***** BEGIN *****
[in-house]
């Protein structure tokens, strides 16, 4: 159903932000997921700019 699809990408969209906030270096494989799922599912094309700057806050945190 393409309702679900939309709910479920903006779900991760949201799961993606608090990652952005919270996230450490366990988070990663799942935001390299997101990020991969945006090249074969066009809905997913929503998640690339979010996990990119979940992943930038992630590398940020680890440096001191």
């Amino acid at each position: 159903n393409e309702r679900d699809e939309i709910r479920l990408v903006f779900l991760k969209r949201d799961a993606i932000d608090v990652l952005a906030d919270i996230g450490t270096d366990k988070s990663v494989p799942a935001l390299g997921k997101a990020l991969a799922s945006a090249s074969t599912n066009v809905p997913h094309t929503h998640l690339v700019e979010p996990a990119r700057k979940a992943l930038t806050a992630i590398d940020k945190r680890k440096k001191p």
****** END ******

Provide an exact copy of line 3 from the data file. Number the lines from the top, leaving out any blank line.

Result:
């Amino acid at each position: 159903n393409e309702r679900d699809e939309i709910r479920l990408v903006f779900l991760k969209r949201d799961a993606i932000d608090v990652l952005a906030d919270i996230g450490t270096d366990k988070s990663v494989p799942a935001l390299g997921k997101a990020l991969a799922s945006a090249s074969t599912n066009v809905p997913h094309t929503h998640l690339v700019e979010p996990a990119r700057k979940a992943l930038t806050a992630i590398d940020k945190r680890k440096k001191p």